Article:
The Britain - Nepal Medical Trust

One of the objectives of the E4 Long Distance Walk is to raise money for charity. I discussed some of the issues in working out which charity in an earlier blog and, after some really helpful discussions with The Britain Nepal Medical Trust (BNMT) I have made progress. Current thinking is that, working with the BNMT over the next few months, we can develop a proposition which supports their objectives and is as interesting as possible to the people I’m trying to engage with on the walk.

So why Nepal and why the BNMT?

Nepal with 8 of world’s 10 highest mountains is an incredibly beautiful country and is a very special place for trekkers. My wife and I have been there twice (Annapurna and Everest) and we are going again in November to Kanchenjunga on our biggest trek so far.

You can argue that the history of modern trekking started in Nepal. In 1965 Colonel Jimmy Roberts, a former Gurkha Officer and Military Attaché at the British Embassy in Kathmandu, had the then revolutionary idea of providing trekkers with tents and Sherpas, to guide and cook, establishing a model which is still used. This opened up Nepal and the Himalaya to a wider community with many British companies, which now offer destinations worldwide, starting businesses in Nepal. Despite the growth of alternatives Nepalese treks feature high in any top ten list and the trek to Everest base camp is the trekker’s equivalent of a medieval pilgrimage. Sir Christian Bonington is one Patron of BNMT and Colonel James Stuart is another – maintaining a Gurkha link. A late founder patron of BNMT, Colonel Charles Wylie, was logistics officer to Lord Hunt’s successful ascent of Everest.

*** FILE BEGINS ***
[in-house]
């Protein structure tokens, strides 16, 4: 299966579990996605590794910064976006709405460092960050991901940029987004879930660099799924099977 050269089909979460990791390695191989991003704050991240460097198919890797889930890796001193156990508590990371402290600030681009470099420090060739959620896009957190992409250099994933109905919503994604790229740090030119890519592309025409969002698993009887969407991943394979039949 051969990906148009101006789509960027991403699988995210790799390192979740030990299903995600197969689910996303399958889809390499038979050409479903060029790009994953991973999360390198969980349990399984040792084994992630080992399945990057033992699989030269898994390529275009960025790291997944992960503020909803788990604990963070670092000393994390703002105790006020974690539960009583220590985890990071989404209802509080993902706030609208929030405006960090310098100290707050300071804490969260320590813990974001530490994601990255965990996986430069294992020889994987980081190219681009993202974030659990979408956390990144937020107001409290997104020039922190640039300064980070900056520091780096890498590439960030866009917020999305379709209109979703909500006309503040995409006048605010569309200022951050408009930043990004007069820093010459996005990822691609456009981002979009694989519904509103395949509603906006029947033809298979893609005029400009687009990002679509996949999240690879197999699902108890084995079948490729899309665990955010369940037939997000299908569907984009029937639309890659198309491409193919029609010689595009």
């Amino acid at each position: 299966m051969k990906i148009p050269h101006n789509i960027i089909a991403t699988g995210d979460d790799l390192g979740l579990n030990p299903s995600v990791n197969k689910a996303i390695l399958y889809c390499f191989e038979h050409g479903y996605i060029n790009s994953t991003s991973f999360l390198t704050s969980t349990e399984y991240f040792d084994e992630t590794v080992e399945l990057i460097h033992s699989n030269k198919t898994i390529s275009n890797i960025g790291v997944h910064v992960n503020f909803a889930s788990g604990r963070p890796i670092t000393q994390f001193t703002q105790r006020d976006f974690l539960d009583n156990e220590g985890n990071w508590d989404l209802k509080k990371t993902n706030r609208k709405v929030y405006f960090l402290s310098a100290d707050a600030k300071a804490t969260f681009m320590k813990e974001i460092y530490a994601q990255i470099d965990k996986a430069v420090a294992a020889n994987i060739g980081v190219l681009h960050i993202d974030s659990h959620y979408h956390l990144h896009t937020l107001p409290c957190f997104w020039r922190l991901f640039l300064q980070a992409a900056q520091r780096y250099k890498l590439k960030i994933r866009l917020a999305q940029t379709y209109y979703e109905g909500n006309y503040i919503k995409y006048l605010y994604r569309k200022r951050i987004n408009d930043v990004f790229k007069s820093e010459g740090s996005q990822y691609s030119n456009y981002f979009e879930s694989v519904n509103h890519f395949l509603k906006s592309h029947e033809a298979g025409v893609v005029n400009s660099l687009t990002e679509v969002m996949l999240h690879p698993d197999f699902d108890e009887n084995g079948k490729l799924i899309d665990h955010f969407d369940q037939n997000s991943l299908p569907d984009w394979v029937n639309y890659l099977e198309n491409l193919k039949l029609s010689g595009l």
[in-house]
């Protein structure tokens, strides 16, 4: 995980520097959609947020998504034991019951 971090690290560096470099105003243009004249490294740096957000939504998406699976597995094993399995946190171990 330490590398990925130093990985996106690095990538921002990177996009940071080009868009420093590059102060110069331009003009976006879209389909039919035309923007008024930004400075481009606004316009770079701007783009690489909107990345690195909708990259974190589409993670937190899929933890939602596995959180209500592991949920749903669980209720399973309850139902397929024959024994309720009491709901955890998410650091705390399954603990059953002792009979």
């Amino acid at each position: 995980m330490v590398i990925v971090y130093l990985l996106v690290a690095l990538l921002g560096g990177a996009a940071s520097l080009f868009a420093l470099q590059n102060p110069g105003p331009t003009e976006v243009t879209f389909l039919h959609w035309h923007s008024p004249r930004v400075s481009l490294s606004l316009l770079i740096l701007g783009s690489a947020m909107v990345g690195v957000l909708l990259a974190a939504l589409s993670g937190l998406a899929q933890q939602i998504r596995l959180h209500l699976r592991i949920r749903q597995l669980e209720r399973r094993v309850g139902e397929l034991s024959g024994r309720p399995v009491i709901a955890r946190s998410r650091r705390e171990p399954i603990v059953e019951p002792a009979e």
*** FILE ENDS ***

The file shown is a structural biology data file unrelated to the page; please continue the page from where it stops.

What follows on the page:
Nepal is also a very poor country and one of the least developed in the world. It suffered a 12 year civil war which ended in 2006 after 13,000 people had lost their lives. The monarchy has been replaced by a republic but peace is fragile. As well as the legacy of war the country has only embryonic governance and welfare structures, a particularly complex ethnic history and a very underdeveloped infrastructure. Many of its people though are lively entrepreneurs and show true resilience in adversity.

BNMT started in Nepal in 1966 when a team of British nurses and doctors approached the Nepalese government with an offer to help. It was established as a UK registered charity a year later. Initially concentrating on the control of tuberculosis (over 1 million BCG vaccinations provided by 1976) it has developed a broader based capacity building programme for improved health, transforming itself from a British to a Nepalese managed operation in the process.

Its current objectives sound familiar to those of us who have worked in UK local government, namely:

· To empower people at the community level by ensuring access to information and access and control over local resources and through increased assertiveness improve participation in decision making.
· To strengthen governmental and non-governmental health service providers at district, regional and national levels.
· To improve the livelihoods of disadvantaged people.

While the context is completely different to the UK there is a shared belief that empowering people locally secures good governance and good public services. The charity’s Board is UK based with British and Nepalese trustees.Company administration is from Tonbridge, Kent. BNMT is now a Nepalese managed operation with Nepalese Co-Directors and around 30 staff working on programmes “in country”. Compared to the UK, relatively small amounts of money go a long way in Nepal; the overheads to the charity are minimal and the impact of any funds raised can be very significant.

In discussions with Dr Ian Baker, a BNMT trustee, we have agreed that any sponsorship and other donations I receive for the E4 walk will raise money for the charity’s work. The projects in Nepal which are supported by funds I raise will be described on this blog and on the website (once I’ve set it up), hopefully with some direct inputs from the staff in Nepal.

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